The electic hare starts up from the mid point of the left hand bend and scoots past the traps as the doors fly open and the dogs give chase.

The dogs whizz past in a blur and again down the home straight. Less than thirty seconds after the off, the winner crosses the line and it is all over. The dogs peter out on the opposite side of the course, the electric hare is covered (an Outside Swaffham McGee, apparently) and the lucky punters go to collect their winnings whilst the losers tear up their slips. Then it all repeats again fifteen minutes later for another twelve or so races, three times a week.

Greyhound Racing
has a devoted following and it is much cheaper to own a Greyhound than a Racehorse. However, the prizes for the owners are sub- £100 here so it is perhaps the Sport of Plumbers rather than the Sport of Kings. As animals are involved, there is inevitable contoversy about the well-being of the animals, although Kinsley stresses that it complies with all NGRC requirements and actively supports adoption of retired dogs.

Here is a race in full. It doesn't take long! How did I do? Won two, lost four, made slightly more than the admission price but not enough to pay for David's Sausage Roll & Chips.

The Dogs is unostentatiously working class, as is bingo. Some people get dressed up for a night out but many don't and nobody cares. The place has the feel of a working mens club and is a bit shabby but I prefer the honest feel of the place to the fake chic of a Casino. I enjoy the odd flutter and don't have any hangups about gambling- it is a mugs game, although some people seem to do better than others (& I'm not one of them, other than winning minor prizes in raffles). (Previous racing post here, (including a rude word!) and a bingo post here.) What generally puts me off is boredom- betting and playing bingo gets a bit tedious after a while.

Saturday, July 28, 2007


The final Policing post from the West Yorkshire Police Ops Support open day is the CBRN team. CBRN stands for Chemical, Biological Radiological and Nuclear. This is the team that responds to incidents that could be terrorist related, or possibly industrial accidents causing hazards. Their main role is for initial assessment at unknown substance incidents in conjunction with partner agencies (undefined, but presumably the Armed Forces and Agencies like the National Radiological Protection Board which became part of the Health Protection Agency in 2005. The team demonstrated a range of their equipment for detection and protection, including protection suits and gas masks.

Despite all the interesting stuff with dogs, horses, hi-tech gear & choppers, this is a reminder that it is all for a serious purpose and often ties in with violent behaviour, really horrible incidents and sometimes death. The Police need to be able to handle most things thrown at them, expected or otherwise.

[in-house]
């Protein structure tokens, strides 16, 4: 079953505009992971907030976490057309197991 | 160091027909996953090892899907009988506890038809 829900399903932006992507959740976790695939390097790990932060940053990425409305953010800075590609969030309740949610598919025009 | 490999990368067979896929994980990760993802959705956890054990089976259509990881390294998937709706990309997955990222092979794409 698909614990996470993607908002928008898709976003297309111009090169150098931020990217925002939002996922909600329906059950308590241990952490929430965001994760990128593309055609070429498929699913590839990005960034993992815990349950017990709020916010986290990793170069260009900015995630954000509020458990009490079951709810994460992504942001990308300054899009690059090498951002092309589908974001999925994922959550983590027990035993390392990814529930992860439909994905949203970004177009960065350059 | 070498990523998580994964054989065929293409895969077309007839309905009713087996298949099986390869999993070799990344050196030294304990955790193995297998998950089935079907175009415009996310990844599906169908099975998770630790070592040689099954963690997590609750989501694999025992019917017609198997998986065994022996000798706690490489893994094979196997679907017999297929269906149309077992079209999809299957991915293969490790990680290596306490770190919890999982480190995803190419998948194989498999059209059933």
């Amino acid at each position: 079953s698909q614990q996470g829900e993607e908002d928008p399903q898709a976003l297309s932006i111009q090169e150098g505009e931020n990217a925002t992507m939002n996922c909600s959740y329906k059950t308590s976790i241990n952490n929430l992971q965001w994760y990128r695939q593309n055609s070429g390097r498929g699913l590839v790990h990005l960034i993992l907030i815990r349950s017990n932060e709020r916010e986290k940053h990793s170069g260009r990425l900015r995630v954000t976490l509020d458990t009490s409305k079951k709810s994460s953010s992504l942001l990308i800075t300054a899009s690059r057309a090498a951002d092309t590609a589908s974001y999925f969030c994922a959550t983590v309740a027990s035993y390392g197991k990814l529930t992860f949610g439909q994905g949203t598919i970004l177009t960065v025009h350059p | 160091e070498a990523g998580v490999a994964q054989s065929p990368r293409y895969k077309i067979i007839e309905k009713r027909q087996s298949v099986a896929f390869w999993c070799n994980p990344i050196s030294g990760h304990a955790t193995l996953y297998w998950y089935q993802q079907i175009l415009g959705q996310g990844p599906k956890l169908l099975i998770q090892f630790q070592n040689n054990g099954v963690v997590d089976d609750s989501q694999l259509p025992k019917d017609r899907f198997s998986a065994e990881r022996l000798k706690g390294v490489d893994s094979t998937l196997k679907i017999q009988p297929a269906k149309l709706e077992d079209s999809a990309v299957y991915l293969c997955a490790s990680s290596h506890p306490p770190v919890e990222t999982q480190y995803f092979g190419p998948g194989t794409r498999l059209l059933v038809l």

The centre at carr Gate had lots of other teams dealing with motorway patrols, logistical support, a VIPs, collision investigation, motorbikes and even a wildlife officer. It is a little village with several buildings sprawled across the site and it is rare that the Public would get an opportunity to go there. The site had been earmarked for a new Force Headquarters building a few years back but all of the likely Force merger plans (that came to nothing) scuppered that.

No doubt all 43 Police Forces in England and Wales have similar arrangements to a greater or lesser extent (some Forces share Helicopters, for example). I found it re-assuring- I didn't feel that the facilities were ostentatious (far from it) or neglected, giving us good value from taxpayer money. If you need to do a job, best to do it properly.

Friday, July 27, 2007

Dive... dive... dive...

The Police underwater search unit are used whenever water is involved, whether searching in boats or diving for search & recovery of victims or evidence. At the Carr Gate open day, they had their large incident support van, some canoes and a large container tank with viewing windows (hired in, presumably they have other training facilities that are not so eye catching to the Public. Officers are selected with a one week suitability course then an eight week national diving course.
Looking into the tank (which had a number of fake knives and pistols in it), the submersible camera swung round and came to the window and faced me. I waved and it flashed its lights back at me! It was capable of very delicate movement and had a claw arrangement at the front, although it proved not very adept at picking things up and needed a bit of help from the diver.

Looking in the support van, we found the mini-sub operator. The picture on the control box screen was very clear and sharp indeed, although in murky water I imagine it is a bit harder to see, especially as the thrusters will shake up the sludge on the bottom.

I'm always interested in the minutae of other jobs and seeing these storage bins, I was curious to know what strops are. (I thought it was something that you did with a razor blade on a leather thing, or something that people throw when they are very grumpy. It turns out it is a type of Lanyard).
Here is a demo of using a lifting bag, notice the mini-sub camera mooching round in the background.

Armed and extremely dangerous...

At the Police Open Day at Carr Gate, members of the Firearms Support Unit were on hand to show us their equipment, let us hold them and ask questions. Needless to say, most of the audience were boys. The Officers showed us their protective wear, including flak jackets with removable ceramic inserts for absorbing the impact of high velocity rounds. They also had baton rounds, also known as "rubber bullets", although they are generally made of plastic. I've seen them before but they are surprisingly large, blunt and apparently painful. (If used incorrectly they can be lethal).